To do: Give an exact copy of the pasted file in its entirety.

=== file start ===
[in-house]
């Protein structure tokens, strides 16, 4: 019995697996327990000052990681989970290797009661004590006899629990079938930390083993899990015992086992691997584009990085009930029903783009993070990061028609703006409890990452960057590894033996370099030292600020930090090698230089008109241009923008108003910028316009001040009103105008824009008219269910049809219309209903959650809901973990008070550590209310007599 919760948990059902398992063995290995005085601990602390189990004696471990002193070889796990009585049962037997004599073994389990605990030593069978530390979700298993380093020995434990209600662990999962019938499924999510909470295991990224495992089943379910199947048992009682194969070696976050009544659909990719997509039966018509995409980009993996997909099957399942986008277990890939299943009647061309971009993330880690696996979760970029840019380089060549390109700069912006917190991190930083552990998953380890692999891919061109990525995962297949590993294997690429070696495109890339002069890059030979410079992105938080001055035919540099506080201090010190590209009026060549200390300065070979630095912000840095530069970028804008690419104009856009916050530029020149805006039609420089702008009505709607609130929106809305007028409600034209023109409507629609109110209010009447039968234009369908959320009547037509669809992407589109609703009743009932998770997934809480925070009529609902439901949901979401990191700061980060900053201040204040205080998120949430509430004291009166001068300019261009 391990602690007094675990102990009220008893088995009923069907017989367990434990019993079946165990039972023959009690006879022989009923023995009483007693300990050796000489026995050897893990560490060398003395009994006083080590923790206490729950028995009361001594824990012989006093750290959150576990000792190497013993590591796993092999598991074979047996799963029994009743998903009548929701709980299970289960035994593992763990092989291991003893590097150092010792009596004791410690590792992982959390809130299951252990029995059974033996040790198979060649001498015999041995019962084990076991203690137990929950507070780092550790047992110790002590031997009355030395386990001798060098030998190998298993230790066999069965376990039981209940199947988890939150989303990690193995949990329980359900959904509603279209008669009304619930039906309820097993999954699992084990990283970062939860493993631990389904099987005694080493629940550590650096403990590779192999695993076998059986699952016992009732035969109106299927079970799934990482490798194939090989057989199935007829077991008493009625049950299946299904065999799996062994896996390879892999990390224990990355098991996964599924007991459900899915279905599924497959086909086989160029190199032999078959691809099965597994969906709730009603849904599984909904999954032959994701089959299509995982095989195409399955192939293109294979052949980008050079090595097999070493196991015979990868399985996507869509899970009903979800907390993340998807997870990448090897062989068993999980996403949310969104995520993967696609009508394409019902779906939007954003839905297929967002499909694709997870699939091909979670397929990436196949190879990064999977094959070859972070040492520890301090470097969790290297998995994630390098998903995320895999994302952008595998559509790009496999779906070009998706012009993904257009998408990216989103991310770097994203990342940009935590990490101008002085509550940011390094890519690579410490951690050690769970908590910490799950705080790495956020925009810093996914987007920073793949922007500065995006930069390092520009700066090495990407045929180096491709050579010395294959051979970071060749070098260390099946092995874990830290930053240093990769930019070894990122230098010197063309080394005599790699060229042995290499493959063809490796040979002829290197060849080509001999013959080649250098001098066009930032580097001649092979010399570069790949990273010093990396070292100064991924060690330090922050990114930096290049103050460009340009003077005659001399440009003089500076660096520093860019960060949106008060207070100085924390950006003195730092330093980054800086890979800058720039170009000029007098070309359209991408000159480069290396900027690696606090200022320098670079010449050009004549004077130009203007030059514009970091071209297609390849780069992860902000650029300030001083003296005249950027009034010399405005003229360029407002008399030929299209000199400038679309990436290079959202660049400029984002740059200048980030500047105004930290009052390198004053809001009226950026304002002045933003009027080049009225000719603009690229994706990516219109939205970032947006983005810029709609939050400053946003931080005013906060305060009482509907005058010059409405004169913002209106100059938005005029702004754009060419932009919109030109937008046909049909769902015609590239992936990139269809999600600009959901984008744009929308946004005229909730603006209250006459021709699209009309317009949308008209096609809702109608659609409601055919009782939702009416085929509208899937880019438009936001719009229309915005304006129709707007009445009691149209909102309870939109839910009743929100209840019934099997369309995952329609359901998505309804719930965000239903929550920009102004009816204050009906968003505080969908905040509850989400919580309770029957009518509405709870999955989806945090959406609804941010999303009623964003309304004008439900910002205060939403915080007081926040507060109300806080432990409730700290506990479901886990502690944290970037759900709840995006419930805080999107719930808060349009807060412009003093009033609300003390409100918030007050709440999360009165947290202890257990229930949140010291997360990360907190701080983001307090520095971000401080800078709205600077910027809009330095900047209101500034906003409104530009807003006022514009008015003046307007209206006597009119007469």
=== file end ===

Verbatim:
[in-house]
């Protein structure tokens, strides 16, 4: 019995697996327990000052990681989970290797009661004590006899629990079938930390083993899990015992086992691997584009990085009930029903783009993070990061028609703006409890990452960057590894033996370099030292600020930090090698230089008109241009923008108003910028316009001040009103105008824009008219269910049809219309209903959650809901973990008070550590209310007599 919760948990059902398992063995290995005085601990602390189990004696471990002193070889796990009585049962037997004599073994389990605990030593069978530390979700298993380093020995434990209600662990999962019938499924999510909470295991990224495992089943379910199947048992009682194969070696976050009544659909990719997509039966018509995409980009993996997909099957399942986008277990890939299943009647061309971009993330880690696996979760970029840019380089060549390109700069912006917190991190930083552990998953380890692999891919061109990525995962297949590993294997690429070696495109890339002069890059030979410079992105938080001055035919540099506080201090010190590209009026060549200390300065070979630095912000840095530069970028804008690419104009856009916050530029020149805006039609420089702008009505709607609130929106809305007028409600034209023109409507629609109110209010009447039968234009369908959320009547037509669809992407589109609703009743009932998770997934809480925070009529609902439901949901979401990191700061980060900053201040204040205080998120949430509430004291009166001068300019261009 391990602690007094675990102990009220008893088995009923069907017989367990434990019993079946165990039972023959009690006879022989009923023995009483007693300990050796000489026995050897893990560490060398003395009994006083080590923790206490729950028995009361001594824990012989006093750290959150576990000792190497013993590591796993092999598991074979047996799963029994009743998903009548929701709980299970289960035994593992763990092989291991003893590097150092010792009596004791410690590792992982959390809130299951252990029995059974033996040790198979060649001498015999041995019962084990076991203690137990929950507070780092550790047992110790002590031997009355030395386990001798060098030998190998298993230790066999069965376990039981209940199947988890939150989303990690193995949990329980359900959904509603279209008669009304619930039906309820097993999954699992084990990283970062939860493993631990389904099987005694080493629940550590650096403990590779192999695993076998059986699952016992009732035969109106299927079970799934990482490798194939090989057989199935007829077991008493009625049950299946299904065999799996062994896996390879892999990390224990990355098991996964599924007991459900899915279905599924497959086909086989160029190199032999078959691809099965597994969906709730009603849904599984909904999954032959994701089959299509995982095989195409399955192939293109294979052949980008050079090595097999070493196991015979990868399985996507869509899970009903979800907390993340998807997870990448090897062989068993999980996403949310969104995520993967696609009508394409019902779906939007954003839905297929967002499909694709997870699939091909979670397929990436196949190879990064999977094959070859972070040492520890301090470097969790290297998995994630390098998903995320895999994302952008595998559509790009496999779906070009998706012009993904257009998408990216989103991310770097994203990342940009935590990490101008002085509550940011390094890519690579410490951690050690769970908590910490799950705080790495956020925009810093996914987007920073793949922007500065995006930069390092520009700066090495990407045929180096491709050579010395294959051979970071060749070098260390099946092995874990830290930053240093990769930019070894990122230098010197063309080394005599790699060229042995290499493959063809490796040979002829290197060849080509001999013959080649250098001098066009930032580097001649092979010399570069790949990273010093990396070292100064991924060690330090922050990114930096290049103050460009340009003077005659001399440009003089500076660096520093860019960060949106008060207070100085924390950006003195730092330093980054800086890979800058720039170009000029007098070309359209991408000159480069290396900027690696606090200022320098670079010449050009004549004077130009203007030059514009970091071209297609390849780069992860902000650029300030001083003296005249950027009034010399405005003229360029407002008399030929299209000199400038679309990436290079959202660049400029984002740059200048980030500047105004930290009052390198004053809001009226950026304002002045933003009027080049009225000719603009690229994706990516219109939205970032947006983005810029709609939050400053946003931080005013906060305060009482509907005058010059409405004169913002209106100059938005005029702004754009060419932009919109030109937008046909049909769902015609590239992936990139269809999600600009959901984008744009929308946004005229909730603006209250006459021709699209009309317009949308008209096609809702109608659609409601055919009782939702009416085929509208899937880019438009936001719009229309915005304006129709707007009445009691149209909102309870939109839910009743929100209840019934099997369309995952329609359901998505309804719930965000239903929550920009102004009816204050009906968003505080969908905040509850989400919580309770029957009518509405709870999955989806945090959406609804941010999303009623964003309304004008439900910002205060939403915080007081926040507060109300806080432990409730700290506990479901886990502690944290970037759900709840995006419930805080999107719930808060349009807060412009003093009033609300003390409100918030007050709440999360009165947290202890257990229930949140010291997360990360907190701080983001307090520095971000401080800078709205600077910027809009330095900047209101500034906003409104530009807003006022514009008015003046307007209206006597009119007469």